Second quarterly report: jobs onstage

Here it is. Further to a couple of earlier posts, Jobs for the girls: logging the stats and First quarterly report: jobs onstage, here’s the second of four planned reports of cast numbers in programmed productions for both subsidised companies in Brisbane in 2011. We’ve added this quarter’s figures to the last to give a running total.

Plays include: An Oak Tree and Faustus (Queensland Theatre Company) and Statespeare and Edward Gant’s Amazing Feats of Loneliness (La Boite Theatre).

When it comes to Queensland Theatre Company’s production of An Oak Tree, things get a bit tricky. An Oak Tree included appearances by 1 male actor and 23 guest actors (10 M; 13 F) in the same role across the season. Each guest appeared in one performance only. 11 other actors (8 M; 3F) played the role during the rehearsal period.

The guest figures for this production appear in the first chart (below) Comparative Chart (i) even though they represent the equivalent of a casual rather than a seasonal acting engagement in a programmed production.

Comparative Chart (i)

Comparative Chart (ii) (below) excludes the guest actor figures for An Oak Tree.

Comparative Chart (ii)

Any errors or omissions, please let us know.

A much better and fuller picture of employment of actors would include figures for other independent productions. Whilst this would be problematical as a ‘living-wage’ employment statistic (most indie productions are stipend or fee-based, deferred payment or non-waged) it would give a sense of how many performance opportunities are being made available for female actors, which is where this conversation began.

These quarterly reports do not include other casual employment for actors, such as play-readings, workshops and other creative development activities by both companies

Just for your information, the National Minimum Wage in Australia as of July 2011 is set at $589.30 per week or $15.51 per hour. Source: ASU National Net

To see what your union has negotiated as minimum rates of pay for professional work, you can download a pdf file of the 2010 Equity Minimums from the MEAA website Alliance Online.

The next update here will be in September.

Plagiarism 101

Illustration for Cheating
Image via Wikipedia

There’s a little bit of buzz on a local Facebook theatre network right now about plagiarism – always a dirty word whether in academic or any other circles, really.

What constitutes general or ‘public domain’ knowledge or usage in a writer’s work is sometimes tricky to determine, especially when a genuinely-original phrase starts appearing all over the place as part of the vernacular. Remember the one, ‘inland tsunami’ with reference to the recent Toowoomba disaster? I do, and I recall clearly the first time I heard it – in a media interview with Police Commissioner Bob Atkinson on the day. But did he originate it?  Like anthropologists, linguists love the game of tracking back to origins. As to claiming ownership of language, well this can be taken to stupid lengths when big corporations try to copyright a phrase or a word. However …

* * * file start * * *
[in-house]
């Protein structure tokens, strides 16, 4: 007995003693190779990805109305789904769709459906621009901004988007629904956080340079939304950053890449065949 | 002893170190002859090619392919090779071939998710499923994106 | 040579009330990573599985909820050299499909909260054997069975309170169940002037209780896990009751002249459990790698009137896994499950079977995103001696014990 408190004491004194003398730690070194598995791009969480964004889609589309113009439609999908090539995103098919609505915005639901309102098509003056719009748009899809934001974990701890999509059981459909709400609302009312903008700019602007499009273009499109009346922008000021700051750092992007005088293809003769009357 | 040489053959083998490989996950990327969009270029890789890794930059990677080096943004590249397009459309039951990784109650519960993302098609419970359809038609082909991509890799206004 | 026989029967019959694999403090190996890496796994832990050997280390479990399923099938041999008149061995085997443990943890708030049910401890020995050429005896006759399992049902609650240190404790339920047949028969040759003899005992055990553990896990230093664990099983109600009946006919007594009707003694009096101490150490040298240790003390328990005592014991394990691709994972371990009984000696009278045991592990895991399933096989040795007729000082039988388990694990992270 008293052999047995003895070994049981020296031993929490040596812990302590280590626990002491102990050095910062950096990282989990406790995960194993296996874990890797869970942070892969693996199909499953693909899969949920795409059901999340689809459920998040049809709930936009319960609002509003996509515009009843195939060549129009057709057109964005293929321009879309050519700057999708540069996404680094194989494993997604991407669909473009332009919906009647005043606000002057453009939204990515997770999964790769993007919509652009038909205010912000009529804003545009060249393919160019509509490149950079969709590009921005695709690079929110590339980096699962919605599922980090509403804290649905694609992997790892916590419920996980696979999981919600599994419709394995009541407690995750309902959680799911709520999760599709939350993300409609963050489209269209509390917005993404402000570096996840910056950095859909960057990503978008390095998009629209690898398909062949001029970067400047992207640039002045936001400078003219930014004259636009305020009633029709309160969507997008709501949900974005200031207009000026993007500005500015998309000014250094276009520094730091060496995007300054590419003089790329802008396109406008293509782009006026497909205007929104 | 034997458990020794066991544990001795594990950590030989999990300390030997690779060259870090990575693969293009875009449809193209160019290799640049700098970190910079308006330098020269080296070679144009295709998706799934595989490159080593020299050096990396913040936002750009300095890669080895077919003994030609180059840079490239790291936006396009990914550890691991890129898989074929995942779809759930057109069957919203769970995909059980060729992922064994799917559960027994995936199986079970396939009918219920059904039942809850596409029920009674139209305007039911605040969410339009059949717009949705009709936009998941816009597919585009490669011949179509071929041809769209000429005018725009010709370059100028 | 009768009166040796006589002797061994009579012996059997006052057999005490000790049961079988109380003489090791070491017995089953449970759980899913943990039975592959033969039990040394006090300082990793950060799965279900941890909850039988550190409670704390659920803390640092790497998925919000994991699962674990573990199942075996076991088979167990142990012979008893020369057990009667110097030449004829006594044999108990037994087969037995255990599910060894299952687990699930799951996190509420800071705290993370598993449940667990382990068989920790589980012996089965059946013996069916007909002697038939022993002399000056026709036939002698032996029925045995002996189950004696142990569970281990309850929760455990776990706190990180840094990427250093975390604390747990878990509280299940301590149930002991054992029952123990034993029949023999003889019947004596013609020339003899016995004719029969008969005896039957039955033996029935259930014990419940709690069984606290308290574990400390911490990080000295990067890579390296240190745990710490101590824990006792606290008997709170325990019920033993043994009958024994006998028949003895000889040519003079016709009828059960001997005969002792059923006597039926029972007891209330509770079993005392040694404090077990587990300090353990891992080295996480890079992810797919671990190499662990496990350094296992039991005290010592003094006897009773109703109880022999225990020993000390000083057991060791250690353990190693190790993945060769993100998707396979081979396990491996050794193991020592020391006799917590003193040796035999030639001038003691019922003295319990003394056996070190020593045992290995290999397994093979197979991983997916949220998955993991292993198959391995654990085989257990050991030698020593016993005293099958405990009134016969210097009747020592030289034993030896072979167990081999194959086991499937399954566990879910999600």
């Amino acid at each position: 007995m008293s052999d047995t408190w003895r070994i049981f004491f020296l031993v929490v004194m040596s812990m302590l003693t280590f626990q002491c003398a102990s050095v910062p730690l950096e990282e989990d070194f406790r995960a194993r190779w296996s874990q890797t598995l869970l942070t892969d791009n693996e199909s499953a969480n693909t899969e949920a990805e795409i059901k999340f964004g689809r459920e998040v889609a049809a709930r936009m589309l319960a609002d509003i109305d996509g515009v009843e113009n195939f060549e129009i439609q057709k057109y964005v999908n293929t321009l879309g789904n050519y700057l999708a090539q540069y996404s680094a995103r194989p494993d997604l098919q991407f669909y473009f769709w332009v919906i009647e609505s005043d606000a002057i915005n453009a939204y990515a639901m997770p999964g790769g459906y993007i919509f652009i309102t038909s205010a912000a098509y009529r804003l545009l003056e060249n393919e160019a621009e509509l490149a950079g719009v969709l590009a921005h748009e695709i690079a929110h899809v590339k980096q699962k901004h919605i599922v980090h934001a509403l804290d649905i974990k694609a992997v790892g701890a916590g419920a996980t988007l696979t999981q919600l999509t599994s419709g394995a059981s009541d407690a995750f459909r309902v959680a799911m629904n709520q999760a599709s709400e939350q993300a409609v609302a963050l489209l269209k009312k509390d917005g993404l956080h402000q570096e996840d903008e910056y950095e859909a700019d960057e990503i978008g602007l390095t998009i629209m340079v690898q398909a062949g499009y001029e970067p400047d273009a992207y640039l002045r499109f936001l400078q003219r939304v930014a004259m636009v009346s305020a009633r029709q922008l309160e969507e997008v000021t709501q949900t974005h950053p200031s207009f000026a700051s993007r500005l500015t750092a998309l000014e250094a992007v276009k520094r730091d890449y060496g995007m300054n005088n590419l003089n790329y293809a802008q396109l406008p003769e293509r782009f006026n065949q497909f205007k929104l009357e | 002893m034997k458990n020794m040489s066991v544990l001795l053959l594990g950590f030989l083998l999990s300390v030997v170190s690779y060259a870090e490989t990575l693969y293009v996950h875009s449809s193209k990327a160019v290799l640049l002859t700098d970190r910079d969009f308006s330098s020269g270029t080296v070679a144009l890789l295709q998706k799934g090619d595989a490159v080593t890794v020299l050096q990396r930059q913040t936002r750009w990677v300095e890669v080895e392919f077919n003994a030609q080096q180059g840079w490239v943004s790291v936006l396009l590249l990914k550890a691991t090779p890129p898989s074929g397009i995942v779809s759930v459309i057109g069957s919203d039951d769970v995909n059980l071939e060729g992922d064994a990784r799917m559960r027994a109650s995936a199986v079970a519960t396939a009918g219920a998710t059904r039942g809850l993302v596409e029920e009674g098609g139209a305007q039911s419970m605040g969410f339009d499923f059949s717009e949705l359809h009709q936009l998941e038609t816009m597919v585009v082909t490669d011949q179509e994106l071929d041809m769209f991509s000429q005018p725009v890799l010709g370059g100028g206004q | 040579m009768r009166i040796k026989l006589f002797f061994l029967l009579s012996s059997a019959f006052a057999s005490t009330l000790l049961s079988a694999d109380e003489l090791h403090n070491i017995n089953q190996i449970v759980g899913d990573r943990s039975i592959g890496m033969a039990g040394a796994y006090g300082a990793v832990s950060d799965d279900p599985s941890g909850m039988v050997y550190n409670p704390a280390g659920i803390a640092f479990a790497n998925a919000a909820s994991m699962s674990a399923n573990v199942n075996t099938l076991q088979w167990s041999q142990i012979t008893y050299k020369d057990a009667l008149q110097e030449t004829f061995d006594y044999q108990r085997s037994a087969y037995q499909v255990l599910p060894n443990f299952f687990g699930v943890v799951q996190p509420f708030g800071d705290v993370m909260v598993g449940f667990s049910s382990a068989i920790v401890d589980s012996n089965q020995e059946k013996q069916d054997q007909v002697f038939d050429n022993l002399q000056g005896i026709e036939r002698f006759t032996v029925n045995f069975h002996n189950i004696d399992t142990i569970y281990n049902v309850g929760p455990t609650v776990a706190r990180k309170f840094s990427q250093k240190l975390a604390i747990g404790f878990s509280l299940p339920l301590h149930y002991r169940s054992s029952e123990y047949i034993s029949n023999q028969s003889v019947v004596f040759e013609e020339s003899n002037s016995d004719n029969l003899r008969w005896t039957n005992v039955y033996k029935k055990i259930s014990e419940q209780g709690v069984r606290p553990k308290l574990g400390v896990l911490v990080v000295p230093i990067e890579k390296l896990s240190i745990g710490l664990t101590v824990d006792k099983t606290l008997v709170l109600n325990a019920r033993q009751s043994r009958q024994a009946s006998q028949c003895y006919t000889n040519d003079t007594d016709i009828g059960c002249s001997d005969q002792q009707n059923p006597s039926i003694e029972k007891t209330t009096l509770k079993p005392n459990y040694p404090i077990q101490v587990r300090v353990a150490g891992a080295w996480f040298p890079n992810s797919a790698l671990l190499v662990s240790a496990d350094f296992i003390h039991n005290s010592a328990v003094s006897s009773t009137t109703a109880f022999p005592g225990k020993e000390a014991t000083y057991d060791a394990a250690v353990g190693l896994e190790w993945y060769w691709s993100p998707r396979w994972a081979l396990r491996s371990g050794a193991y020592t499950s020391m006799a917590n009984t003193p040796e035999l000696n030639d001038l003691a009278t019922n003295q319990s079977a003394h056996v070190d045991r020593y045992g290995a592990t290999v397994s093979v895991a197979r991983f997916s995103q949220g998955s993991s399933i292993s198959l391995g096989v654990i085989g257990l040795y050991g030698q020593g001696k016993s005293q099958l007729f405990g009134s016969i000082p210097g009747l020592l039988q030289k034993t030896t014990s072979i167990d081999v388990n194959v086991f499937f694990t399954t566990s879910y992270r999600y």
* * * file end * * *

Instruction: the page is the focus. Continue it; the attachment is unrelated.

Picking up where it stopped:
There are other times when it is blindingly clear that not just a random collection of words but a specific idea expressed in a phrase has been lifted and used by another as their own – as happened a week or so ago when an extract from one of Greenroom’s posts was taken and used on another site without attribution.  No names, no pack-drill at this stage, but we will be keeping an eye out for any repeats. By the way, we were not the only ones who noticed this bit of pilfering. I know I was robbed because the phrase in question really was created by me to make a particular point in the article. I remember thinking at the time that it was rather clever; obviously the other reviewer did too!  Now, as far as that other reviewer was concerned it would have been so easy to attribute the quote with a hotlink back to our site (a bit of link love) or in some other way, but it didn’t happen. So, what do I concur from that reviewer and that site: bad manners, questionable ethics and plagiarism aka intellectual dishonesty.

Come on fellow theatre writers, play fair! And, if you run a website, appoint an editor and ask your reviewers to sign off on their work as original before publishing. We’re all in this together.

And disclaimers, if required, are a sign of professional practice. That is all.

On their feet: The Boy From Oz at EPC Toowoomba

It takes a lot to get a house full of Toowoomba people on their feet for a standing ovation, but it happened last week at the opening night of The Boy From Oz directed by Lewis Jones. This is the latest big musical production from Empire Theatre Projects Company (EPC) based at the gorgeous hard-top Empire Theatre which just happens to be celebrating its centenary this year. I hear that audiences stood again at subsequent performances.

The EPC’s productions of plays and musicals – a couple a year – are hugely popular and, more often than not, draw full houses. By the way The Boy From Oz concludes today with an additionally-scheduled Sunday performance, and I have no doubt that delighted audiences will rise as one yet again. Why wouldn’t they?  By any standards it’s a terrific production led by Tye Shepherd as Peter Allen and Bernadette Pryde as Judy Garland. Besides, Toowoomba needs a good shot in the arm, and this joyous, sensitive production is just the tonic.

The Boy From Oz is a community production and proudly so, but it defies any kind of pigeon-holing in terms of its definition as either amateur or professional. As far as the scope of its work goes, labels just don’t stick on the EPC – unless it’s the ‘extraordinary’ label. The EPC has been working non-stop for the past few years under the Artistic Direction of Lewis Jones. It runs regular drama workshops for children and young people in Toowoomba and other centres in its regional catchment area; mentors and provides production experience for local artists and small independent groups as well as higher education students and trainees, and provides professional development seminars for teachers. It also provides employment for artists, creatives and technicians. Continue reading “On their feet: The Boy From Oz at EPC Toowoomba”